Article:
Thursday, January 31 12:05:46
"This is not the finish line; this is the starting line," said Thorsten Heins, the chief executive of Research in Motion, makers of the Blackberry.
That optimism comes against a dreary backdrop. The new operating system was delayed by more than two years by technical problems, while the smartphone market became more competitive.
Once the standard corporate smartphone, the BlackBerry has fallen out of favor in the face of the iPhone and phones running Google's Android operating system. Even stalwart users that rely on the phones' security features, such as the departments of Defense and Homeland Security, have allowed some employees to adopt other smartphones.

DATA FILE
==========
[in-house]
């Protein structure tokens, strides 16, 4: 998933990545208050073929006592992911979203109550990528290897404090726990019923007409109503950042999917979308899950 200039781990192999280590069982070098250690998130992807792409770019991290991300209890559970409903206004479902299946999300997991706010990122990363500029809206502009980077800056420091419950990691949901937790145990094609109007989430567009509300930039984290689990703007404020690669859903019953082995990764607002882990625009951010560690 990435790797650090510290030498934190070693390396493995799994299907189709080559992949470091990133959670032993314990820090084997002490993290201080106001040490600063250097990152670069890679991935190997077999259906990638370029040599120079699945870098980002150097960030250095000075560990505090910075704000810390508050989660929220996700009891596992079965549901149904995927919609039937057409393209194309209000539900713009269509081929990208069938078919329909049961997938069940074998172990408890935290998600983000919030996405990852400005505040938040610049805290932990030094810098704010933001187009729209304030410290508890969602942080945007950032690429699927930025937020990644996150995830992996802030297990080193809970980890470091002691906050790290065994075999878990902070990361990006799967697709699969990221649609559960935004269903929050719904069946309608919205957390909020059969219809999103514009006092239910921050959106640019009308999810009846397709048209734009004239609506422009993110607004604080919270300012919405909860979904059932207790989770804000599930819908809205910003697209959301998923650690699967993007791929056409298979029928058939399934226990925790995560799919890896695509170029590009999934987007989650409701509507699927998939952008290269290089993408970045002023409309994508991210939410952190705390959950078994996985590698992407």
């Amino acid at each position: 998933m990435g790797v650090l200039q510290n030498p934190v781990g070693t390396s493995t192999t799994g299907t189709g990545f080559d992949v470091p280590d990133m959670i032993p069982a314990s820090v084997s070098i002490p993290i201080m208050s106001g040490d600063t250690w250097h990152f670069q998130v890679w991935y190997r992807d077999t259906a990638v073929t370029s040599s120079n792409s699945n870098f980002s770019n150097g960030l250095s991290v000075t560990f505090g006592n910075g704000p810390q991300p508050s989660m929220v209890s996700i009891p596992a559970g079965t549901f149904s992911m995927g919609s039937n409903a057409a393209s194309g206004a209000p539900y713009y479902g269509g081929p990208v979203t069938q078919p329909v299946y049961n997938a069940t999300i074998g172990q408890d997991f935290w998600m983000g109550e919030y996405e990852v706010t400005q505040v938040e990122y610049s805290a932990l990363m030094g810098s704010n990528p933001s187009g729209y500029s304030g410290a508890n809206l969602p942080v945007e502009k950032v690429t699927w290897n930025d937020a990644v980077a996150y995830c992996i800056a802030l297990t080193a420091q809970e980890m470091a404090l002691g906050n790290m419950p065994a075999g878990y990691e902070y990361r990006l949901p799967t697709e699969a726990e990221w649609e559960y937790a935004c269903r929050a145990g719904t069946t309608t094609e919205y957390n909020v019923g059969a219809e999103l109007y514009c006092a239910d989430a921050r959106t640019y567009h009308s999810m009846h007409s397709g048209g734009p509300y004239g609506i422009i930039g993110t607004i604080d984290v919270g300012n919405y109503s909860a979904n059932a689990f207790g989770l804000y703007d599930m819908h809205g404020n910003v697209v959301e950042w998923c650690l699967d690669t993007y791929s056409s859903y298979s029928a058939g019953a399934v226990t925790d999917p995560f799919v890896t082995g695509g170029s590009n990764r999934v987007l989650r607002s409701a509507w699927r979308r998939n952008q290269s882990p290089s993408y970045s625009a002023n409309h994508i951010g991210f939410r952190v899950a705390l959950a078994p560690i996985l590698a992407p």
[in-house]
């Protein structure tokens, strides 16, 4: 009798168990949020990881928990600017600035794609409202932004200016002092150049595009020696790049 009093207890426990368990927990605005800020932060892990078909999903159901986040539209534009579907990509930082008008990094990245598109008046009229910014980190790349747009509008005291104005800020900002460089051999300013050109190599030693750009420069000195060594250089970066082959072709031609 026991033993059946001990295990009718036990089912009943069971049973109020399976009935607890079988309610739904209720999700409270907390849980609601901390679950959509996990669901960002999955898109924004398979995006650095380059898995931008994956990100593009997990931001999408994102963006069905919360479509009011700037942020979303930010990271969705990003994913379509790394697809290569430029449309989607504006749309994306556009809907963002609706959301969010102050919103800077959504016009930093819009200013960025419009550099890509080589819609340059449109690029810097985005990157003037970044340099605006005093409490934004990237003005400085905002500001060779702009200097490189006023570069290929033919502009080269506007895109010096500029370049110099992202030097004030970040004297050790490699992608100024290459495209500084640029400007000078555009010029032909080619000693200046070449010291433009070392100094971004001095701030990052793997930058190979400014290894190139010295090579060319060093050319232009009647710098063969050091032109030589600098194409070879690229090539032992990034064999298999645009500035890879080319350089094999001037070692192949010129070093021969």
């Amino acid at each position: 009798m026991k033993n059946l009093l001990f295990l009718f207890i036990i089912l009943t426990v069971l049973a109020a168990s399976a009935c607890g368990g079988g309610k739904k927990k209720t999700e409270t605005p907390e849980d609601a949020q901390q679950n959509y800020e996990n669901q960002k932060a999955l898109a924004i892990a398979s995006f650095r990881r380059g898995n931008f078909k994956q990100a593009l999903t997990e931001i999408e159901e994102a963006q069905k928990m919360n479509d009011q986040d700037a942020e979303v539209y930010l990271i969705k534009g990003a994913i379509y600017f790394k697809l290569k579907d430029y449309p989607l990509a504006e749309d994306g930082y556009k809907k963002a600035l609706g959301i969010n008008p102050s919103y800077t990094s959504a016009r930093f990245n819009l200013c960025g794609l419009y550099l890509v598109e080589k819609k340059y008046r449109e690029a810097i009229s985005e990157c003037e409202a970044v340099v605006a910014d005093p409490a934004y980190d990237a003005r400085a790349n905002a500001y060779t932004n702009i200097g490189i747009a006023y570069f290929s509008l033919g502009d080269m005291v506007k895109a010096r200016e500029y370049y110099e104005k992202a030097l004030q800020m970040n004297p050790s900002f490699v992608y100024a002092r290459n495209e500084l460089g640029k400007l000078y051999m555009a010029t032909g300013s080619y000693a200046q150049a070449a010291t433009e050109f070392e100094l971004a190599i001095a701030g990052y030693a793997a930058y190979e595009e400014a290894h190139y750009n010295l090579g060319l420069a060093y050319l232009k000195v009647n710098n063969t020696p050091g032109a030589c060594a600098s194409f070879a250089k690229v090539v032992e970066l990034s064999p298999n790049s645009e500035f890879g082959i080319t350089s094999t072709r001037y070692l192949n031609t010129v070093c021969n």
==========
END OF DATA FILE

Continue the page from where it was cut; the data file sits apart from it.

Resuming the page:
BlackBerry once dominated the smartphone market, but recent International Data Corp. findings show that its market share dropped from 10.3 percent to 4.6 percent between 2011 and 2012.
To claw its way back, said Ramon Llamas, a mobile researcher for IDC, BlackBerry must leverage those who have stuck by the brand - out of affection for physical keyboards or confidence in the platform's security - as its best marketing tool.